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Seeking Fairness: 401ks & Highly Compensated Employees

If you meet the IRS definition of being a highly compensated employee (“HCE”), you may find yourself in an unlikely position come tax-time: having to pay tax on your 401k contributions.

But aren’t 401k contributions tax-free?  They are – but as an HCE, you’d owe tax on any 401k contributions refunded to you. This could happen if your company 401k plan fails its nondiscrimination tests.

Non-discrimination tests are administrative tests associated with 401ks that were put in place to ensure that all employees are benefiting from 401k plans and that company executives are not benefiting disproportionately.  In other words, they’re meant to ensure 401ks are fair.  It’s a great goal, but a potential perverse effect is that you might face lower contribution limits – or worse, that you might have to pay taxes on an amount that you thought you were contributing to your 401k if your plan fails to meet the tests.

In the following post, I review the IRS definitions of an HCE and describe the tests that your employer (or more likely, your 401k recordkeeper) needs to take to ensure your 401k plan is compliant.  And more importantly, I review your options if you find yourself in the situation that your 401k retirement savings are limited because you’re an HCE.

Who Is a Highly Compensated Employee?

For IRS purposes, an HCE is someone who owns a higher than 5 percent stake in a company for the current tax year or the previous year.  You are also considered a highly compensated employee if you were paid more than $115,000 for 2014. In some cases (if your employer had elected this option), you will be considered a highly compensated employee only if you’re paid more than $115,000 and are among the highest-paid 20 percent of employees of your company.

IRS Tests

So how do non-discrimination tests work?  Essentially, they look to see if HCEs are deferring disproportionately more of their income through 401k plans than the rank-and-file employees and also if the total 401k contributions of the executives are disproportionately higher than the total 401k contributions of the other employees. To get into the weeds, the first test needs to show that the average deferral percentage (ADP) is no more than 2% (or 125% of, whichever is more) than non-HCEs. The second test needs to show that the average contribution percentage (ACP) is similar, but also takes into account employer matching and after-tax contributions.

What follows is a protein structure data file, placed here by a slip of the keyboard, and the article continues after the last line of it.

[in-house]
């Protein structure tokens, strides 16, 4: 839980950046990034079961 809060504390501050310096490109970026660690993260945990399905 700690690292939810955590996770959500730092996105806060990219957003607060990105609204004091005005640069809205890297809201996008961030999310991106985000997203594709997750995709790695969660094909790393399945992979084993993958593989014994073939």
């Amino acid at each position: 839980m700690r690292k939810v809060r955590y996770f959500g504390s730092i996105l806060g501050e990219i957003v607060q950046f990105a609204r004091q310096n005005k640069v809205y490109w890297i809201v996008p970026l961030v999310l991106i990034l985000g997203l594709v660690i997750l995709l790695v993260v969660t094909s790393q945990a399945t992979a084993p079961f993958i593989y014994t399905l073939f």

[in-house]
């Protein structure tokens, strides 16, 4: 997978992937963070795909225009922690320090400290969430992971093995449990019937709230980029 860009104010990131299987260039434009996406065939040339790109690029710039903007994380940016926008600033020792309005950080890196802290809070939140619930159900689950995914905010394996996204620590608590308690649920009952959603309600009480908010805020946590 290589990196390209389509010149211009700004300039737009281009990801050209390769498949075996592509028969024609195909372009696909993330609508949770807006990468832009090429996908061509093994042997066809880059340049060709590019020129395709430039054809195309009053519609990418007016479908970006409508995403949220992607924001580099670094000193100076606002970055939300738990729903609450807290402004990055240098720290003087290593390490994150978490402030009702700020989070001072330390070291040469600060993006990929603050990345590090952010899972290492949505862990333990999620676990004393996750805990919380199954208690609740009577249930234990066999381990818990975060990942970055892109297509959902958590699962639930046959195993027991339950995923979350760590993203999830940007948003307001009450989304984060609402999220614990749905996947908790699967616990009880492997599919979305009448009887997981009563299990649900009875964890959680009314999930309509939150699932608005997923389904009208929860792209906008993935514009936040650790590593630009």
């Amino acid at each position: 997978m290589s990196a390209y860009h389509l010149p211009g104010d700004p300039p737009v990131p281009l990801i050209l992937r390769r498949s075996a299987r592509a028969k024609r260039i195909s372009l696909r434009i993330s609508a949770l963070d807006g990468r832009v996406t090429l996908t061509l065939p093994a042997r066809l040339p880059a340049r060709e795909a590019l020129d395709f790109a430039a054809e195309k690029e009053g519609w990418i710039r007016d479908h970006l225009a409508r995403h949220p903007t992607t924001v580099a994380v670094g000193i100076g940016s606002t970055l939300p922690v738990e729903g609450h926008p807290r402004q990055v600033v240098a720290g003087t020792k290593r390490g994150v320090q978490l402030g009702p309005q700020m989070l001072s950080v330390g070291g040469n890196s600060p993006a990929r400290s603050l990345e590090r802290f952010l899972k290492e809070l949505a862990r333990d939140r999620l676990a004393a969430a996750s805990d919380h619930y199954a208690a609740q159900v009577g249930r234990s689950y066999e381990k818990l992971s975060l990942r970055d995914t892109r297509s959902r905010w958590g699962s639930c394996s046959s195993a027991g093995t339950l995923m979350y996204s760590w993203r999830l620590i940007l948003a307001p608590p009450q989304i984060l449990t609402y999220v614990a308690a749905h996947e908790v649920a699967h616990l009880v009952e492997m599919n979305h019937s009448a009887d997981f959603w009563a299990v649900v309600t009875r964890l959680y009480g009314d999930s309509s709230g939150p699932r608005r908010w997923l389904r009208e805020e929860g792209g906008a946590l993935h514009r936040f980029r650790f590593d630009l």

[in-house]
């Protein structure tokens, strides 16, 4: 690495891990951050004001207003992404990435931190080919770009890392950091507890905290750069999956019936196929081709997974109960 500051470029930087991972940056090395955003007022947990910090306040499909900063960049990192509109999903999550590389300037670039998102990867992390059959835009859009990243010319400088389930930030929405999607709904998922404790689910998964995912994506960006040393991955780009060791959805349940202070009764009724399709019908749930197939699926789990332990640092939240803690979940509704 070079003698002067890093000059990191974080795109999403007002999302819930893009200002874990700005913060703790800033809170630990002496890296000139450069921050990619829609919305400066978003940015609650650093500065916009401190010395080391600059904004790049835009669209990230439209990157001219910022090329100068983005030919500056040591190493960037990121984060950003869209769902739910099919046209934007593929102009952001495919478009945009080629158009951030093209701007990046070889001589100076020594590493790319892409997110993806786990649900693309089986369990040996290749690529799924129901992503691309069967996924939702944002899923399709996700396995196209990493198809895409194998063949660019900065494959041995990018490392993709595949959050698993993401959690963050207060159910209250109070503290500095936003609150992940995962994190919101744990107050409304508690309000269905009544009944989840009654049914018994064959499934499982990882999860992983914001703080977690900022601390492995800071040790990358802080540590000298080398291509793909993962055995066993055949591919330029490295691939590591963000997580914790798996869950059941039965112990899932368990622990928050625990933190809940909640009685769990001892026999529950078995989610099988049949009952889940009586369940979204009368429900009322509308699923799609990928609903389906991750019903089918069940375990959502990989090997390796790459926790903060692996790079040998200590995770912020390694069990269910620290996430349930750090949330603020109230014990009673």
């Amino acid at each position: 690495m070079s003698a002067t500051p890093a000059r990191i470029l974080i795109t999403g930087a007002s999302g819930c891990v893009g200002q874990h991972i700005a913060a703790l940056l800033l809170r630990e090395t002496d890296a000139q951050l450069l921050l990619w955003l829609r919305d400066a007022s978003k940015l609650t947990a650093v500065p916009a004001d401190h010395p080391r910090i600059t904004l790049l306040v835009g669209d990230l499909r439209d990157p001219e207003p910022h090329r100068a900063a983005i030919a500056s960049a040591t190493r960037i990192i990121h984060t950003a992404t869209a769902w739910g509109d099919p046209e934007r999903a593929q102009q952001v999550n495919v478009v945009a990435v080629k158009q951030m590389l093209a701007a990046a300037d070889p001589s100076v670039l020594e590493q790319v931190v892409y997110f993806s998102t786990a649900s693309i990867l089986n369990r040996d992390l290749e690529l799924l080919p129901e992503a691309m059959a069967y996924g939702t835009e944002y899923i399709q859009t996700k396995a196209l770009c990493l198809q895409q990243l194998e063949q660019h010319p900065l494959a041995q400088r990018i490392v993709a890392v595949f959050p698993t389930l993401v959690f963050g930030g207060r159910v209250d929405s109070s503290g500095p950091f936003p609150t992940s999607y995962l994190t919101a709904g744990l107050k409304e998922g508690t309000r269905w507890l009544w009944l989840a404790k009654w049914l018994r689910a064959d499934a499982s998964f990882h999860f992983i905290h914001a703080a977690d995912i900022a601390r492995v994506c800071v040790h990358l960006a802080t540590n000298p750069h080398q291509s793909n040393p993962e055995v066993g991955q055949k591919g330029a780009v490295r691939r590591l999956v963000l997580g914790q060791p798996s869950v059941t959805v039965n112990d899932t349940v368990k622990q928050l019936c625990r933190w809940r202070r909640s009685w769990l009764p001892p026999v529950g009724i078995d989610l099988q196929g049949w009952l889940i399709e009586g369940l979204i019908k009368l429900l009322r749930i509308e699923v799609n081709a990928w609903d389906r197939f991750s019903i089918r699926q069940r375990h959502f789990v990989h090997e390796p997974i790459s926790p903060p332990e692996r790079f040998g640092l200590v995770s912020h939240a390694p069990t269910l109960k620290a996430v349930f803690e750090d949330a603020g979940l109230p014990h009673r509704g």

In reality, your HR department should work with your company’s 401k providers to sort out whether the nondiscrimination tests affect your ability to save in a 401k.  If you’re an HCE, your effective annual limit may be lower than the standard $17,500 (or $23,000 if you’re over 50).  Typically, HR should inform you of your maximum contribution in advance, and you won’t have to worry about taxes.  However, if your company’s plan fails the nondiscrimination tests, you will be faced with a refund of your contributions – and owe Uncle Sam tax.

Next Steps?  Talk to HR, and then to Other Employees, or Save Elsewhere.

So as an HCE facing potentially limited retirement savings opportunities, what do you do?

The first step: talk to your employer about setting up the plan as a safe harbor plan.  That means, if your plan meets certain IRS requirements, it can avoid discrimination tests altogether.  You might also ask about a nonqualified deferred compensation plan, which would enable you to save much more than the $17,500 cap on a tax-deferred basis. The plan horizon could even be five or 10 years and you could save for purposes other than retirement. (NB: this sort of plan falls outside the government protections that a 401k plan offers and if the company goes bankrupt, you could lose your money).